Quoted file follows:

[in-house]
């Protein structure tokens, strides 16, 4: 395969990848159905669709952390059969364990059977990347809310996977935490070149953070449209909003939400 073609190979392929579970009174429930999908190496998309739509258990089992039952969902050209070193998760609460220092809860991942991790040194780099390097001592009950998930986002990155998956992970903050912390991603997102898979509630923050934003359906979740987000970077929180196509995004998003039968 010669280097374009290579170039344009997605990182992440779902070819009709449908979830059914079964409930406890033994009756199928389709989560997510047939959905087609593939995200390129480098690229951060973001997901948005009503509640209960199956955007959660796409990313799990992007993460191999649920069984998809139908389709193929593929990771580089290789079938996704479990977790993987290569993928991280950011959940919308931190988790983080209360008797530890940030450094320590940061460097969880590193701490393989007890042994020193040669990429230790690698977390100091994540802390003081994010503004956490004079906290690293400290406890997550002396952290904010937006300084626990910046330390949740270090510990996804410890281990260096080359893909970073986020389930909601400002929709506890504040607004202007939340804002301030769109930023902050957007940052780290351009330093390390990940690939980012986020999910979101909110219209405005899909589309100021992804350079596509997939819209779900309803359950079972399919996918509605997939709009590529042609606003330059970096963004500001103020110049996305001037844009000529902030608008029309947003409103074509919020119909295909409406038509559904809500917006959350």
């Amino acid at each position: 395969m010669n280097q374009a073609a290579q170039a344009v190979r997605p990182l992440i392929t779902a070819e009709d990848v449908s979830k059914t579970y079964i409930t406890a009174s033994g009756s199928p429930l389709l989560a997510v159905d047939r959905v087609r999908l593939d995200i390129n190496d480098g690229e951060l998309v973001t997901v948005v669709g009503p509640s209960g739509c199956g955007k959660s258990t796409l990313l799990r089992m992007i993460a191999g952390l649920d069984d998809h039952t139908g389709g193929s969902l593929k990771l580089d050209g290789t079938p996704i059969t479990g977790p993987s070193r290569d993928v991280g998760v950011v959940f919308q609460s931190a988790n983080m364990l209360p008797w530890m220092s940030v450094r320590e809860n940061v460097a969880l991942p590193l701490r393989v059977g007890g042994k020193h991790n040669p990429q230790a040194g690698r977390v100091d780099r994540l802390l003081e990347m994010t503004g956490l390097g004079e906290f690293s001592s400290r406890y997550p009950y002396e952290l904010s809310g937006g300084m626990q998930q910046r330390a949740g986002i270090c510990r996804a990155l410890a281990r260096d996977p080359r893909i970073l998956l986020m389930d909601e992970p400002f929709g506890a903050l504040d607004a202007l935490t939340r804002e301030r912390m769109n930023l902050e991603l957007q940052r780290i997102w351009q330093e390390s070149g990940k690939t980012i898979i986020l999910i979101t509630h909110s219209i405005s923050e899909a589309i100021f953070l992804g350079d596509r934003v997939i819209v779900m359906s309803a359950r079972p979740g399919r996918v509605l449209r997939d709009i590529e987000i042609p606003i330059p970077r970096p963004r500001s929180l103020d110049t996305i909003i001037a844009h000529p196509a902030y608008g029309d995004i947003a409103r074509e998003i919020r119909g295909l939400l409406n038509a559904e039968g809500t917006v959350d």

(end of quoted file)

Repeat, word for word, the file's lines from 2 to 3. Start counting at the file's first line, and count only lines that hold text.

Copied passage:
């Protein structure tokens, strides 16, 4: 395969990848159905669709952390059969364990059977990347809310996977935490070149953070449209909003939400 073609190979392929579970009174429930999908190496998309739509258990089992039952969902050209070193998760609460220092809860991942991790040194780099390097001592009950998930986002990155998956992970903050912390991603997102898979509630923050934003359906979740987000970077929180196509995004998003039968 010669280097374009290579170039344009997605990182992440779902070819009709449908979830059914079964409930406890033994009756199928389709989560997510047939959905087609593939995200390129480098690229951060973001997901948005009503509640209960199956955007959660796409990313799990992007993460191999649920069984998809139908389709193929593929990771580089290789079938996704479990977790993987290569993928991280950011959940919308931190988790983080209360008797530890940030450094320590940061460097969880590193701490393989007890042994020193040669990429230790690698977390100091994540802390003081994010503004956490004079906290690293400290406890997550002396952290904010937006300084626990910046330390949740270090510990996804410890281990260096080359893909970073986020389930909601400002929709506890504040607004202007939340804002301030769109930023902050957007940052780290351009330093390390990940690939980012986020999910979101909110219209405005899909589309100021992804350079596509997939819209779900309803359950079972399919996918509605997939709009590529042609606003330059970096963004500001103020110049996305001037844009000529902030608008029309947003409103074509919020119909295909409406038509559904809500917006959350």
């Amino acid at each position: 395969m010669n280097q374009a073609a290579q170039a344009v190979r997605p990182l992440i392929t779902a070819e009709d990848v449908s979830k059914t579970y079964i409930t406890a009174s033994g009756s199928p429930l389709l989560a997510v159905d047939r959905v087609r999908l593939d995200i390129n190496d480098g690229e951060l998309v973001t997901v948005v669709g009503p509640s209960g739509c199956g955007k959660s258990t796409l990313l799990r089992m992007i993460a191999g952390l649920d069984d998809h039952t139908g389709g193929s969902l593929k990771l580089d050209g290789t079938p996704i059969t479990g977790p993987s070193r290569d993928v991280g998760v950011v959940f919308q609460s931190a988790n983080m364990l209360p008797w530890m220092s940030v450094r320590e809860n940061v460097a969880l991942p590193l701490r393989v059977g007890g042994k020193h991790n040669p990429q230790a040194g690698r977390v100091d780099r994540l802390l003081e990347m994010t503004g956490l390097g004079e906290f690293s001592s400290r406890y997550p009950y002396e952290l904010s809310g937006g300084m626990q998930q910046r330390a949740g986002i270090c510990r996804a990155l410890a281990r260096d996977p080359r893909i970073l998956l986020m389930d909601e992970p400002f929709g506890a903050l504040d607004a202007l935490t939340r804002e301030r912390m769109n930023l902050e991603l957007q940052r780290i997102w351009q330093e390390s070149g990940k690939t980012i898979i986020l999910i979101t509630h909110s219209i405005s923050e899909a589309i100021f953070l992804g350079d596509r934003v997939i819209v779900m359906s309803a359950r079972p979740g399919r996918v509605l449209r997939d709009i590529e987000i042609p606003i330059p970077r970096p963004r500001s929180l103020d110049t996305i909003i001037a844009h000529p196509a902030y608008g029309d995004i947003a409103r074509e998003i919020r119909g295909l939400l409406n038509a559904e039968g809500t917006v959350d």